«

»

Dec 20

Global Microsoft Lync 2013 roll-out and conferencing

Already starting from OCS server, Microsoft supports conferencing (audio, video and web) in it’s UC solution. More and more organizations are conferencing on the Lync platform and use it to save costs on their conferencing. With multinationals more than often 100.000’s minutes per month are spend on conferencing. And very often these organizations only use a few local dial-in numbers on Lync.

If you choose the right global voice provider (e.g. BT), they can supply you with local dial-in numbers for conferencing. This can be delivered in 170+ countries. So what do you need in order to achieve such a solution:

  1. SIP trunking with local dial-in numbers
  2. SBC (session border controller).  A good description can be found on the NextHop blog, written by MVP Steven van Houttem. “What is an SBC and do I need it?”
  3. Lync 2013 Enterprise Pool (Standard Pool is also possible but not seen a lot with multinational organizations)

Note:

  1. proper sizing of AVMCU has to be done based on amount of meetings, participants and duration and meeting size (default max 250, on dedicated AVMCU’s up to 1000 simultaneous participants)
  2. proper sizing of SIP trunk to carry all voice traffic during peak hours.

An illustration of the solution can be found below:

Lync and global conferencing

Lync and global conferencing

On the bottom left the Lync datacenter can be found with:

  • Enterprise Pool containing
    • AVMCU on the Front-End servers (hosting the conferences),
    • Mediation Server for SIP interconnectivity
  • In the DMZ are:
    • Edge Server for connectivity with remote clients and mobile clients
    • SBC for connectivity and demarcation of the service provider central SIP trunk

Branch site containing:

  • A Surviveable Branch Applicane (SBA) (more info in: SBA deployment and testing). This can be used for survivability in case the WAN connection fails and/or to connect local PSTN and decentralized SIP trunks
  • Lync Client users and/or Lync Phones

Ok, now let’s see how everybody connects when a conference is organized:

  • On the top: any normal phone user (pstn or mobile), will have received a local dial-in number toll or toll-free (e.g +3120xxxxxxx for NL, +49xxxxxxx for DE, +32xxxxx for BE etc.). They don’t have to call an international number to dial into the conference even though the Lync datacenter might not be in their country
  • On the left: Lync 2013 desktop clients and Lync 2013 mobile clients join via the internet and external users can connect via federation or via Lync Web App.
  • On the bottom right: users in the branch office can (option 1) connect via the WAN to the datacenter or (option 2) via the SBA and the PSTN/decentral SIP trunk, depending on configuration and survivability mode (in case of WAN failure)

So in this picture the only users that need the old fashion dial-in conferencing are external users not in possession of Lync (or don’t want to use Lync Web App) and travelling users (i.e. in the car etc). Since most conferences are internal in an organization, easily 50 to 80% of PSTN minutes can be reduced. Additional cost elements are the Lync infrastructure, SIP trunk and network connectivity (SBA is not necessary). But after collecting all data, this is a very easy business case to make in multinational organizations.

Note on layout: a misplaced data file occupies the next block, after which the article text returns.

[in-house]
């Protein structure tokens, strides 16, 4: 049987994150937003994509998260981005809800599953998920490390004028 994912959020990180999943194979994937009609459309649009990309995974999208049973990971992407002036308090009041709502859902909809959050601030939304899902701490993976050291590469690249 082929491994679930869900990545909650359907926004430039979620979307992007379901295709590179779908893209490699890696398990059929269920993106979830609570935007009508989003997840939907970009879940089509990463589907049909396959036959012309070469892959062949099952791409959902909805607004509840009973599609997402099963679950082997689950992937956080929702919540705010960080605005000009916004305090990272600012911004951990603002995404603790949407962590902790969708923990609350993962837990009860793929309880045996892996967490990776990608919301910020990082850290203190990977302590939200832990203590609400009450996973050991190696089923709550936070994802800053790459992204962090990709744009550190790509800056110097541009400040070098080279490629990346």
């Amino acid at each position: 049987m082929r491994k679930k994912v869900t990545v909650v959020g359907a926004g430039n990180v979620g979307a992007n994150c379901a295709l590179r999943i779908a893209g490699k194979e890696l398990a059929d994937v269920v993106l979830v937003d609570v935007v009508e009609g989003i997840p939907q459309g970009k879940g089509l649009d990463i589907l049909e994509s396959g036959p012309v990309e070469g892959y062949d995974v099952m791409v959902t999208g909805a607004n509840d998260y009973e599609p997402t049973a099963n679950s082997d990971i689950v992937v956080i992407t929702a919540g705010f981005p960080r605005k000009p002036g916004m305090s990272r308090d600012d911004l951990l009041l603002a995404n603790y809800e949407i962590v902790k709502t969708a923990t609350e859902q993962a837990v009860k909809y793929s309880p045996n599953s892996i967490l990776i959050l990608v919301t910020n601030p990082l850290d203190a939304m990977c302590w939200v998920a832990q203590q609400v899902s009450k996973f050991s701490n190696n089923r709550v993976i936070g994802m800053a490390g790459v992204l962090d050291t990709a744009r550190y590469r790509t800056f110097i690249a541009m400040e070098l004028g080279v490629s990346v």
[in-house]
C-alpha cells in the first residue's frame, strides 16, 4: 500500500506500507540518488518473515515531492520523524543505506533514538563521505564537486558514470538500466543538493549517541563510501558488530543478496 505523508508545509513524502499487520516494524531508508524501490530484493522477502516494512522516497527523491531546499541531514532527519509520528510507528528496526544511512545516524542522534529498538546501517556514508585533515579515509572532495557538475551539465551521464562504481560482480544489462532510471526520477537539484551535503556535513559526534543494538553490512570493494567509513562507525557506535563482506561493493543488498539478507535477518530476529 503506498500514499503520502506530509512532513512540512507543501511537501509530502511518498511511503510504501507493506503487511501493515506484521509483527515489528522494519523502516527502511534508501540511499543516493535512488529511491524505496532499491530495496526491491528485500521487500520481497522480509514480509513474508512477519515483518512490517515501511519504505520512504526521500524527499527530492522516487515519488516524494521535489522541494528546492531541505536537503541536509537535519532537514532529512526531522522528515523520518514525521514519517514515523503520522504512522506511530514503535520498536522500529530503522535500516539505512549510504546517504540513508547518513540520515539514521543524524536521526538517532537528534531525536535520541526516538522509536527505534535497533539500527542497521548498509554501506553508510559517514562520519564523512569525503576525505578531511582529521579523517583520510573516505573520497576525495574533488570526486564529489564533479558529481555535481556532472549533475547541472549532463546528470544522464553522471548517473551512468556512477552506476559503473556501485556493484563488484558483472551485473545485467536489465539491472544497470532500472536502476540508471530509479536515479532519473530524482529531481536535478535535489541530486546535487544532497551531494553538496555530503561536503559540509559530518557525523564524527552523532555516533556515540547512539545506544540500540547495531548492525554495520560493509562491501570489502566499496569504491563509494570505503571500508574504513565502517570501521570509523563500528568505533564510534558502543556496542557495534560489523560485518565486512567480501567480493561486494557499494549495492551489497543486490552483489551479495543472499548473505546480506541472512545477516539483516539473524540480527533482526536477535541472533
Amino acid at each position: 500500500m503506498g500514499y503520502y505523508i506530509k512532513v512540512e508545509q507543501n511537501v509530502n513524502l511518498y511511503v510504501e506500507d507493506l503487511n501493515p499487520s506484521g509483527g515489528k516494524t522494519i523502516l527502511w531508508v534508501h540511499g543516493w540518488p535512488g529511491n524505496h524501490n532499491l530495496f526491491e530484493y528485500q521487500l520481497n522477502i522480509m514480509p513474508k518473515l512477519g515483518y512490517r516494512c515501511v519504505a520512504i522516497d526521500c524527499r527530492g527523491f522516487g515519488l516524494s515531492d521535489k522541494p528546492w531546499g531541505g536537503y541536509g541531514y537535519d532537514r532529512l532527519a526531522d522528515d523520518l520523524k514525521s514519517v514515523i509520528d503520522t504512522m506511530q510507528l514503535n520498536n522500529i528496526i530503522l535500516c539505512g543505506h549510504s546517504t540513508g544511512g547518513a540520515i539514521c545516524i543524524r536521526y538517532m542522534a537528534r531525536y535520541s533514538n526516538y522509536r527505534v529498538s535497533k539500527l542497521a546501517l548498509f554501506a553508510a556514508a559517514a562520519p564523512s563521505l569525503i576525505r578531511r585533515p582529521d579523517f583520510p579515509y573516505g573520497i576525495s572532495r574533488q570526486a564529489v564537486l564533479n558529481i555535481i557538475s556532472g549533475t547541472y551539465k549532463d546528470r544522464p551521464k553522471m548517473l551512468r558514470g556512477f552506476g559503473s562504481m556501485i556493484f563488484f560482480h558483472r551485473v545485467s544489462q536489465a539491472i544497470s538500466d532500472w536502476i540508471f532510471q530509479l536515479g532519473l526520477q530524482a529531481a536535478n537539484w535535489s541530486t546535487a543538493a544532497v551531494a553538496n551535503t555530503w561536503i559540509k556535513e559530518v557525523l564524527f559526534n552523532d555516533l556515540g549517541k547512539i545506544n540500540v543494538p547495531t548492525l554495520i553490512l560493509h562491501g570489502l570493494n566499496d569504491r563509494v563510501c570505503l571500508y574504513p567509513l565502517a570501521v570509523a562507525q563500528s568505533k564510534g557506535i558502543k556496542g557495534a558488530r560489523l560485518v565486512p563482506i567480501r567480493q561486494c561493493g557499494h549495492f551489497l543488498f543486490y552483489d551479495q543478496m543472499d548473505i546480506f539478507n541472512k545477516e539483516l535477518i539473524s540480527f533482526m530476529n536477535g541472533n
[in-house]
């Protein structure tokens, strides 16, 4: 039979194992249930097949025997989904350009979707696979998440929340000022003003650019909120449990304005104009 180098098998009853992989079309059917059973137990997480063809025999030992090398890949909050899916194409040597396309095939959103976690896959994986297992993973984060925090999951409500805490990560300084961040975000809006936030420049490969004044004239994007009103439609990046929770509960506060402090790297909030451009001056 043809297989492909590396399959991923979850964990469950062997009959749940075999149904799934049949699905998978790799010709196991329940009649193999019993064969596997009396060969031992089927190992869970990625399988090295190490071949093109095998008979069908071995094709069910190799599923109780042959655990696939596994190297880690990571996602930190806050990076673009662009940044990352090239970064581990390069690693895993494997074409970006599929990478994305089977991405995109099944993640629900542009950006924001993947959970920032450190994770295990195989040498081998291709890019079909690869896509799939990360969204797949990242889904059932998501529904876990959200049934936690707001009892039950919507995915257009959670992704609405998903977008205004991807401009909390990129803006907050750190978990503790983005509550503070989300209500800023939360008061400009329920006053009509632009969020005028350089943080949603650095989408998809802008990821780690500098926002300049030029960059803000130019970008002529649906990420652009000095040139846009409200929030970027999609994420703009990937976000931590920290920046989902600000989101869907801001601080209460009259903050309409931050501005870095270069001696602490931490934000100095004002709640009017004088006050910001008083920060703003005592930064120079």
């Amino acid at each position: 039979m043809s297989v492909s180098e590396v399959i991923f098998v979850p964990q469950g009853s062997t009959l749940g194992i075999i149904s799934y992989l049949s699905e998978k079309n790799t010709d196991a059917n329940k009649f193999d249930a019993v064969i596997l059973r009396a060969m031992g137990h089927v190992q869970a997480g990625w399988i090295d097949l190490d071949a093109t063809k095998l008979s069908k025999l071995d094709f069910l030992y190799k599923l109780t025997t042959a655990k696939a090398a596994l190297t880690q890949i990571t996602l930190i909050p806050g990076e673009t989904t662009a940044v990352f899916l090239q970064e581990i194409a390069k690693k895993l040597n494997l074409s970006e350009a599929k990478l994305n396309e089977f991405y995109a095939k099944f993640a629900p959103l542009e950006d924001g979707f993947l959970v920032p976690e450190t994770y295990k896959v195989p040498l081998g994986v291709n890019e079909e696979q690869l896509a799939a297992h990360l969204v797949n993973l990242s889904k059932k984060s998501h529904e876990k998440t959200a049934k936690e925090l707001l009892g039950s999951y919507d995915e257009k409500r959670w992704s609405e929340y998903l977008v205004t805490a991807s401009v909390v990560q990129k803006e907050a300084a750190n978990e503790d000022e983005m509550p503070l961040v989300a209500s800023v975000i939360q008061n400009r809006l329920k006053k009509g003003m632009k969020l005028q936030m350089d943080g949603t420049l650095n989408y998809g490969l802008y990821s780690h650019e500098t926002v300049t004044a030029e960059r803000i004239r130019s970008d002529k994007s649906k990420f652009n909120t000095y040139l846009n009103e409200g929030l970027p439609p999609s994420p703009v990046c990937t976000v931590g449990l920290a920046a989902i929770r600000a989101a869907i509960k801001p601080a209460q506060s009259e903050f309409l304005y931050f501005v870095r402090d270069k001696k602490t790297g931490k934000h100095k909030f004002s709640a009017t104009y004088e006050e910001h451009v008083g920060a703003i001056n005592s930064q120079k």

So what do we need to configure in Lync to have local dial-in numbers when a user sends an invite when organizing a meeting.  High Level the steps are follows:

1. order a SIP trunking with a global provider with local numbers in the countries you like (i.e. matching your own presence, where you have office or customers / partners0

2. install a Lync Qualified SBC. Approved and tested Microsft Lync vendors can be found at the UCOIP page for Lync. Look for Infrastructure and Session Border Controllers. Well known are Audiocodes, Sonus and Acme Packet. Note: Cisco CUBE has not been tested, since Cisco does not want to submit their products to Microsoft testing.

3. Lync Server 2013 Control Panel.

  • Configure conferencing policy
  • Configure local dial-in numbers as per indicated in this blog of Elan Shudnow, this is still for Lync 2010, but in Lync 2013 the concept is the same. I’ll update this blog when time is available to make some Lync 2013 screenshots.

A detailed Microsoft section on Configuring Conferencing settings for Lync 2013 server can be found on Technet. 

After this is done. All the user has to do to organize a meeting is the following:

In Outlook:

Outlook, start Lync 2013 meeting

Outlook, start Lync 2013 meeting

Outlook, organizing a Lync 2013 meeting

Outlook, organizing a Lync 2013 meeting

 

 

 

 

 

 

 

 

 

 

 

This will look like the above and can be extended with the 170 local dial-in numbers (toll and toll-free). When a users wants to join the meeting with his Lync client or Lync Web App al he has to do is push the “Join Online Meeting” link (for audio/video and desktop sharing meeting). Audio only participants can use the local dial-in numbers.

In a future a blog i’ll go into multiple regional Pool (i.e. EMEA, Americas, APAC) conferencing setup and considerations. Note that a conference is hosted on the pool where the organizer is homed upon. For local dial-in numbers a separate numbering dial-in range per region would be used.

Leave a Reply

Your email address will not be published.

You may use these HTML tags and attributes: <a href="" title=""> <abbr title=""> <acronym title=""> <b> <blockquote cite=""> <cite> <code> <del datetime=""> <em> <i> <q cite=""> <s> <strike> <strong>